1. Callaghan Motors’ bonds have 10 years remaining to maturity. Interest is paid annually, they have a $1,000 par value, the coupon interest rate is 8%, and the yield to maturity is 9%. What is the bond’s current market price?
PV factor of sum = (1+i)^-n
PV factor of annuity = 1 - (1+i)^-n / i
= 1 - (1+9%)^-10 / 9%
= 1 - 0.4224 / 9%
= 0.5775 / 9%
= PV factor of Sum * Par Value + PV factor of annuity * coupon payment
= 0.4224 * 1,000 + 6.417 * 80
= 422.4 + 513.3
2. An investor has two bonds in his portfolio that have a face value of $1,000 and pay a 10% annual coupon. Bond L matures in 15 years, while Bond S matures in 1 year. a. What will the value of each bond be if the going interest rate is 5%, 8%, and 12%? Assume that only one more interest payment is to be made on Bond S at its maturity and that 15 more payments are to be made on Bond L. b. Why does the longer-term bond’s price vary more than the price of the shorter-term bond when interest rates change?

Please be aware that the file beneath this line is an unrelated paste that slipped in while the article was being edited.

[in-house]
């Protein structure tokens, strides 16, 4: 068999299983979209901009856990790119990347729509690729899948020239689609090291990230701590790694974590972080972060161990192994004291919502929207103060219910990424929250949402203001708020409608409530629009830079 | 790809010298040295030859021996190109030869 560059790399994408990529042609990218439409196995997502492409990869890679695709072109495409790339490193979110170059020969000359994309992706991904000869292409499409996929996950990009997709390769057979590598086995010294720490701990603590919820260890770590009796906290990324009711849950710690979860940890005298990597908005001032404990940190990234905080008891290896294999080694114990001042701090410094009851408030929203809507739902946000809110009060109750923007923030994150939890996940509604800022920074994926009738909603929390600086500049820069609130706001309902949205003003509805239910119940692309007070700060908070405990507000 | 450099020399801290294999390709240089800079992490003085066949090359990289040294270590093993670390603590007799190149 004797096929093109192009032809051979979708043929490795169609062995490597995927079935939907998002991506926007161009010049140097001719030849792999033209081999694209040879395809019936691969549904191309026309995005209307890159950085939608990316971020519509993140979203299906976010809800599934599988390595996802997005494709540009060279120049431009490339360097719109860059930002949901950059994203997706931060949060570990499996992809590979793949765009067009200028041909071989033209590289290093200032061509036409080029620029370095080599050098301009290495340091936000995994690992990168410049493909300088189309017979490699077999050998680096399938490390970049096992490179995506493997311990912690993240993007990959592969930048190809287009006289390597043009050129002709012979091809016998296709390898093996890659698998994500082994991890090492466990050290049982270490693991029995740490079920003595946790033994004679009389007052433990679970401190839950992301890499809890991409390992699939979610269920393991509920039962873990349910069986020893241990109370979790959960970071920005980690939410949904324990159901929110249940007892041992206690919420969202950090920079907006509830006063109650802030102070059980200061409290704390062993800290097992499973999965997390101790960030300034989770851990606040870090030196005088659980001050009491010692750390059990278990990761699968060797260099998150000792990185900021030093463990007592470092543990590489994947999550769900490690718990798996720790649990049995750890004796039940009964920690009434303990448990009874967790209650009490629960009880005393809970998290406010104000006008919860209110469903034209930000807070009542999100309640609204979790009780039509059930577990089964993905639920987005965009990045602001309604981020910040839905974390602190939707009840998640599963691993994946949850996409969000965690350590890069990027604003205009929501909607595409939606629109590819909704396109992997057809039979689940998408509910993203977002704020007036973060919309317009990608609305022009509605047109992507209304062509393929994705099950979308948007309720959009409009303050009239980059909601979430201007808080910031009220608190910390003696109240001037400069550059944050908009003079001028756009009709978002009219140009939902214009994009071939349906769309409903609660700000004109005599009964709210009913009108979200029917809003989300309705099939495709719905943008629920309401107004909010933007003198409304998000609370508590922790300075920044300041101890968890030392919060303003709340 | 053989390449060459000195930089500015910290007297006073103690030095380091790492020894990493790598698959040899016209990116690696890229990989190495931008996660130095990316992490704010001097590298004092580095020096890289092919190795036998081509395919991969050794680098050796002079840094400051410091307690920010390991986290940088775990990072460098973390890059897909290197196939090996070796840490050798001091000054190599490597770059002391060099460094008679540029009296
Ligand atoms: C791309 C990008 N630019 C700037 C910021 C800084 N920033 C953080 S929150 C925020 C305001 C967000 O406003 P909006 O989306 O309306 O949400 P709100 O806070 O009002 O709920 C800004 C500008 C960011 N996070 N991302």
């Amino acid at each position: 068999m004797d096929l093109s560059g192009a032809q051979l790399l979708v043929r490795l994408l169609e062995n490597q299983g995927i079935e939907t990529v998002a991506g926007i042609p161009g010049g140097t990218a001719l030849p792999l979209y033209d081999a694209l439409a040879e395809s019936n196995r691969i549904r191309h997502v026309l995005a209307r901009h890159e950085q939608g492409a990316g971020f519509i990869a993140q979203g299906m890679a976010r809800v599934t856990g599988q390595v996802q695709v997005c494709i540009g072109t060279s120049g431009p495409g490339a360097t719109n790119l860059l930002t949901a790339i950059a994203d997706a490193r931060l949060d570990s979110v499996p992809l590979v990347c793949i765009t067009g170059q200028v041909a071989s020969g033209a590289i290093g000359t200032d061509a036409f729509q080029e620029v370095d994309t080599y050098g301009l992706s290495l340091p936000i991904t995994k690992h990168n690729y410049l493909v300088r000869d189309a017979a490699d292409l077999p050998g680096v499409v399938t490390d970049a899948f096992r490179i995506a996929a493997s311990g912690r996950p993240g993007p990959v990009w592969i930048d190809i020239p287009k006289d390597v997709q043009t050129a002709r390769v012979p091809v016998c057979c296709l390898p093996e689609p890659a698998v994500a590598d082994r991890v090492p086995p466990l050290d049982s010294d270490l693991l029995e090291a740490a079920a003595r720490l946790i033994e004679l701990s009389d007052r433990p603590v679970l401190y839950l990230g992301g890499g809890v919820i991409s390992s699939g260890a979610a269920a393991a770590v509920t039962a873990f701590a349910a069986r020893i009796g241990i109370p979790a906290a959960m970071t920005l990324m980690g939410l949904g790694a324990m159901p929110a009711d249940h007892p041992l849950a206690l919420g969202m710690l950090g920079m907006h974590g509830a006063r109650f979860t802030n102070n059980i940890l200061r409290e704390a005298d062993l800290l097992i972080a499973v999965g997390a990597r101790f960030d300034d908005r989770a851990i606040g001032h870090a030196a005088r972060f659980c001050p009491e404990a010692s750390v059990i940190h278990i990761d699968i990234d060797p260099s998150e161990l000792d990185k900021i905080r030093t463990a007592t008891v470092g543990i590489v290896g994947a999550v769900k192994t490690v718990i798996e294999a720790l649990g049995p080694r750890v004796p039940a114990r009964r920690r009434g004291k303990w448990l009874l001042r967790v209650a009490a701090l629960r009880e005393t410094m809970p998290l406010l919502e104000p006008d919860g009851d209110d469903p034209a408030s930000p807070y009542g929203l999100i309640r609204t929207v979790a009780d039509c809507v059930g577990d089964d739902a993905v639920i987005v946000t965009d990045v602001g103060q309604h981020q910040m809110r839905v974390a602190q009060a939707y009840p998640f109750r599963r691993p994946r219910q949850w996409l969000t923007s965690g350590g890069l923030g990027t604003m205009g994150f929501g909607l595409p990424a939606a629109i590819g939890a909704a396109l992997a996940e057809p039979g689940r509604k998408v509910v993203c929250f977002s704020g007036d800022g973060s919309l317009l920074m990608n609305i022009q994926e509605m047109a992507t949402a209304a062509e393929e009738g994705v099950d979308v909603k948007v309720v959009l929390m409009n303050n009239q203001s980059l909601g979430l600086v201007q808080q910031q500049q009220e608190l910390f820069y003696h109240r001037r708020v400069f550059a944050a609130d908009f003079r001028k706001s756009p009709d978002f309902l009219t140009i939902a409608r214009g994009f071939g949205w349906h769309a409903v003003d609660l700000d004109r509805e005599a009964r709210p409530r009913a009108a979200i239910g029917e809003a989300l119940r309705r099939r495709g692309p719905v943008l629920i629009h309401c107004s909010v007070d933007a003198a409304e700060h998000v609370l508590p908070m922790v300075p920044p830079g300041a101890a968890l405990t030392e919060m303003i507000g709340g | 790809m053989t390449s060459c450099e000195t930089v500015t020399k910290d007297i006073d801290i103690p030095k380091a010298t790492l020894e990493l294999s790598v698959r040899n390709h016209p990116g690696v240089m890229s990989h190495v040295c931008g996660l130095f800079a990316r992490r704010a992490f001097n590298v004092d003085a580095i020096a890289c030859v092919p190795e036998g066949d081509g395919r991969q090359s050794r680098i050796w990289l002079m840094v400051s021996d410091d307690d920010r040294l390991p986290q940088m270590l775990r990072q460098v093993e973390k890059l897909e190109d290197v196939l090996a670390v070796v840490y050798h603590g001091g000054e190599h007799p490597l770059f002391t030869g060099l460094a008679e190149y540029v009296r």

3. Heymann Company bonds have 4 years left to maturity. Interest is paid annually, and the bonds have a $1,000 par value and a coupon rate of 9%. a. What is the yield to maturity at a current market price of (1) $829 and (2) $1,104? b. Would you pay $829 for each bond if you thought that a “fair” market interest rate for such bonds was 12%—that is, if rd ¼ 12%? Explain your answer. VB =
M = $1,000. PMT = 0.09($1,000) = $90.
VB = $829: Input N = 4, PV = -829, PMT = 90, FV = 1000, YTM = I/YR = ? I/YR = 14.99%.
VB = $1,104: Change PV = -1104, YTM = I/YR = ? I/YR = 6.00%.
Yes. At a price of $829, the yield to maturity, 15%, is greater than your required rate of return of 12%. If your required rate of return were 12%, you should be willing to buy the bond at any price below $908.88.
4. Robert Black and Carol Alvarez are vice presidents of Western Money Management and...
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